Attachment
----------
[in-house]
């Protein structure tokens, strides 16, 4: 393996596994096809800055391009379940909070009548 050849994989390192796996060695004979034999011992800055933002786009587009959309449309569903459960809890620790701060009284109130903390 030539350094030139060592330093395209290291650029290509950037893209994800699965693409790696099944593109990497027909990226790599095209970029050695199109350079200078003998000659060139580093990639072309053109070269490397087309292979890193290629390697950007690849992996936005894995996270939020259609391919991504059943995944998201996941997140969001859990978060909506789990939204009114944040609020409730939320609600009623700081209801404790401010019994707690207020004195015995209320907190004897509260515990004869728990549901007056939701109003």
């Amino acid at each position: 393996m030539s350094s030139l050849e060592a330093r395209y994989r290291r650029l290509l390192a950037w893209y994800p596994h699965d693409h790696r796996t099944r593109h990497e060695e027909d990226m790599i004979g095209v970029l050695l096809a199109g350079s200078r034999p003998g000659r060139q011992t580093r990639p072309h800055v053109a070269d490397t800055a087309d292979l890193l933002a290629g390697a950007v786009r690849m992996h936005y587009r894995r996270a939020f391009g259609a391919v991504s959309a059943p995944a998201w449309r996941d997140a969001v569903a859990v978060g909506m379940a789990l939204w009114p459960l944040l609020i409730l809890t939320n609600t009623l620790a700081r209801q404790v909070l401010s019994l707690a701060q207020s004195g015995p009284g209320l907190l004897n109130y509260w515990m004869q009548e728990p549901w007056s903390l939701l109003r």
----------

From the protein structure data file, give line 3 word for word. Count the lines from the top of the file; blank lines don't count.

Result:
């Amino acid at each position: 393996m030539s350094s030139l050849e060592a330093r395209y994989r290291r650029l290509l390192a950037w893209y994800p596994h699965d693409h790696r796996t099944r593109h990497e060695e027909d990226m790599i004979g095209v970029l050695l096809a199109g350079s200078r034999p003998g000659r060139q011992t580093r990639p072309h800055v053109a070269d490397t800055a087309d292979l890193l933002a290629g390697a950007v786009r690849m992996h936005y587009r894995r996270a939020f391009g259609a391919v991504s959309a059943p995944a998201w449309r996941d997140a969001v569903a859990v978060g909506m379940a789990l939204w009114p459960l944040l609020i409730l809890t939320n609600t009623l620790a700081r209801q404790v909070l401010s019994l707690a701060q207020s004195g015995p009284g209320l907190l004897n109130y509260w515990m004869q009548e728990p549901w007056s903390l939701l109003r």